ASTANA – Kazakhstan’s 100 New Faces project, which recognises exemplary citizens of the country, counts among its ranks physicist Almira Zhilkashinova, who developed a wind turbine that can generate energy even in the coldest Siberian frosts of negative 40 degrees Celsius.
Zhilkashinova won the 2015 Shapagat national inventions contest with this turbine, which is now included in the register of Kazakh innovations.
There are more than 30 types of wind turbines, and at least 100 modifications – yet her modified wind turbine has no analogues in the world. The design is based on the laws of molecular energy. Its distinguishing feature is that steam and compressed air are used to make the whole process more efficient and cheaper than a traditional wind turbine. This idea received a patent in Kazakhstan.
Kazakhstan’s Ministry of Education and Science funded a project to develop a domestic alternative model of a wind generator able to operate more efficiently in the weather conditions of the Kazakh steppes. Zhilkashinova joined in, working with a team of scientists from the country’s leading universities, Nurlan Dosmurat and Dosmurat Zidehan.
According to Zhilkashinova, their construction does the least harm to the environment. In her years of experience working with various wind turbines, she hasn’t seen a single instance of such environmental harms as bird death or soil erosion as a result of using her modified turbine.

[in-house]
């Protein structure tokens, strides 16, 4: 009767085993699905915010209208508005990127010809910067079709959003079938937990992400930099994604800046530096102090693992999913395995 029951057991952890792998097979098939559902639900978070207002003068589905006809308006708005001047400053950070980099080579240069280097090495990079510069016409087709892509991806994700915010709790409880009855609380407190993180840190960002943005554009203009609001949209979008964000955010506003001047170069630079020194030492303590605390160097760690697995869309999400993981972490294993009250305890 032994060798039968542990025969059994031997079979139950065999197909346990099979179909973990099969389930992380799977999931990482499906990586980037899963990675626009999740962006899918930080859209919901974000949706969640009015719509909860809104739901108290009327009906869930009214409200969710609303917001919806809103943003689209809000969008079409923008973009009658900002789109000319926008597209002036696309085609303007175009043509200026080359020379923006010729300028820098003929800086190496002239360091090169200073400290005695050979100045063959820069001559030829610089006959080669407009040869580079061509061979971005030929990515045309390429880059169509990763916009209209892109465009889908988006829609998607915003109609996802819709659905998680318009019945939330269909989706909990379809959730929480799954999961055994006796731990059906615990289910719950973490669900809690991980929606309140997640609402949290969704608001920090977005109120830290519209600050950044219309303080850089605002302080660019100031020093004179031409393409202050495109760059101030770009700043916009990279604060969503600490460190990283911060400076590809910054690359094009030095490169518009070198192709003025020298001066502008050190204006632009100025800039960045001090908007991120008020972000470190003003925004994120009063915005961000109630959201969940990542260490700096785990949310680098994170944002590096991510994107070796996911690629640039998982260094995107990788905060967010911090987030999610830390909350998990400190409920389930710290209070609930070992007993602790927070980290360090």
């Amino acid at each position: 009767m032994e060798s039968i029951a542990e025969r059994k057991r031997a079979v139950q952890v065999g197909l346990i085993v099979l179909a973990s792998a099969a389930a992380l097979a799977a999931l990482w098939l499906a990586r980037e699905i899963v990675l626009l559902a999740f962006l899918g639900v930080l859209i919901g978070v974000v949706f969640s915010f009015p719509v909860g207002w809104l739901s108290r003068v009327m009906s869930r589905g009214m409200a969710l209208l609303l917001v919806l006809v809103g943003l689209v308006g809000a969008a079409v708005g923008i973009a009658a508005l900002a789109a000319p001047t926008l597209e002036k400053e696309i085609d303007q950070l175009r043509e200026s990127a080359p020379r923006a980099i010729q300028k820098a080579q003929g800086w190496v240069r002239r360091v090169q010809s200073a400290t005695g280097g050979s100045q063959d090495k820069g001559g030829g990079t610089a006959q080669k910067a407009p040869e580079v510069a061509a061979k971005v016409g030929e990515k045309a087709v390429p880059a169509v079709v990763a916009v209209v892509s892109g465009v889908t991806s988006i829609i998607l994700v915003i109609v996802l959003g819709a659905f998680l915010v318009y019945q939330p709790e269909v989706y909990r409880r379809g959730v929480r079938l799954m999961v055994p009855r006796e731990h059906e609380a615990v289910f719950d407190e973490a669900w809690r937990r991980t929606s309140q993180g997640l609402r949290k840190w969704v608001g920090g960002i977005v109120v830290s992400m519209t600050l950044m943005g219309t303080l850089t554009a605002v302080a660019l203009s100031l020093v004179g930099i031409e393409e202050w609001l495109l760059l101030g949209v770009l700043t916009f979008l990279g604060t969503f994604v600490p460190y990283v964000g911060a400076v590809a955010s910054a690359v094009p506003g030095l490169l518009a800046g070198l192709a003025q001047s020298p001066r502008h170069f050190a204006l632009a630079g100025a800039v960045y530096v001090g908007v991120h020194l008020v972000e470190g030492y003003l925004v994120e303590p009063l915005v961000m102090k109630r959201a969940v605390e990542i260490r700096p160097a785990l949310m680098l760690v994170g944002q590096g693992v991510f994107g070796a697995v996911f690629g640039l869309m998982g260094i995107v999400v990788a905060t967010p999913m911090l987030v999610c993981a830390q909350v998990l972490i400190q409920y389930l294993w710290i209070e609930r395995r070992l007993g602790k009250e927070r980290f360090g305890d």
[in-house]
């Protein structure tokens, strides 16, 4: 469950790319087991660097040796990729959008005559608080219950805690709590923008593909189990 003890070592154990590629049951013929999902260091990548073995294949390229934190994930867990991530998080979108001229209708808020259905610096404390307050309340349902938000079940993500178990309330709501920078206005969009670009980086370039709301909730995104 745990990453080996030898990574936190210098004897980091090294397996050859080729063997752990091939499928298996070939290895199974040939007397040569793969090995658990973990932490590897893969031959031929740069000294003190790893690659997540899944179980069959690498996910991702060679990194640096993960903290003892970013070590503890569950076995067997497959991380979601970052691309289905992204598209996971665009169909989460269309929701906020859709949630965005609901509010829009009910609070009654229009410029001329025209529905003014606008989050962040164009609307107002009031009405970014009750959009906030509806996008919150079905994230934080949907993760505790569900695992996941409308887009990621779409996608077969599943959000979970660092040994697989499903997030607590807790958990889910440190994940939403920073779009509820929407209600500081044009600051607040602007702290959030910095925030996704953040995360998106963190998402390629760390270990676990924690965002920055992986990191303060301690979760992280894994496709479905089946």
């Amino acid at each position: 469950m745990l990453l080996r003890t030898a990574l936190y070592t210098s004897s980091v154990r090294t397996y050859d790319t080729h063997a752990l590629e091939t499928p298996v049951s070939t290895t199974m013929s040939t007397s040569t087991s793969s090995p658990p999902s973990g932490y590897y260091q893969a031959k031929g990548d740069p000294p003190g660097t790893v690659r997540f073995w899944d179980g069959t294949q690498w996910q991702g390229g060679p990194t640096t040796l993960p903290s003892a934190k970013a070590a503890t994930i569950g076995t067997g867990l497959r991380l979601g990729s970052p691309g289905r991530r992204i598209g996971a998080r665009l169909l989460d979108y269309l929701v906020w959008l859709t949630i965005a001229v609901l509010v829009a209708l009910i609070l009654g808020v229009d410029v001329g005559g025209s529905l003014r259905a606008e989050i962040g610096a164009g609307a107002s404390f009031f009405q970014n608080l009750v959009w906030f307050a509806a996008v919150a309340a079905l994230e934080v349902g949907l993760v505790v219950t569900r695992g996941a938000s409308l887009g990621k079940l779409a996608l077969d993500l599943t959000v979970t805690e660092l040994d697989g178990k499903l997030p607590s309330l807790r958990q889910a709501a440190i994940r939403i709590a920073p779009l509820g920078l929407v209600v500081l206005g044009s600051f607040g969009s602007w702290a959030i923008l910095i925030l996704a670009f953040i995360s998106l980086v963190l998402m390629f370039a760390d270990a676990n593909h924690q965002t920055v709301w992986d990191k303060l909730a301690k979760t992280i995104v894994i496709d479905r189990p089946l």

“My wind turbines are classified as low-energy, and are only 2 meters tall. Birds don’t fly at this height. During my practice, I haven’t seen even once birds flying close to it,” said Zhilkashinova.
According to her, the only downside is the turbine’s noise, but that’s not a big problem, as there are many new technologies that can mitigate that effect.
Zhilkashinova is the head of the Energy Saving and Alternative Energy Laboratory of the National Scientific Laboratory for multiple-access. Now, she is working on a new hybrid model of her turbine for industrial use.
Being selected to be recognised by the nation’s 100 New Faces project has laid some additional responsibilities on the physicist.
“First of all, it is a responsibility and feeling of constant control by the society. You often have to attend events with the young generation and [try to] be their role model. And [for this] you have to always try to achieve something,” said the scientist.
Zhilkashinova decided to make research her life in high school and advises all young people who ask for guidance to do the same. From time to time, she gives lectures and presentation for school children at the Pushkin Library in Ust-Kamenogorsk.
“When a person chooses their life profession, they should choose it with their hearts, because losing your valuable four or five years [to studying in a particular field] and then not working within the profession is very reckless. In choosing your occupation, you should thoroughly think about it and take the decision only by yourself, and not listen to your parents,” said Zhilkashinova.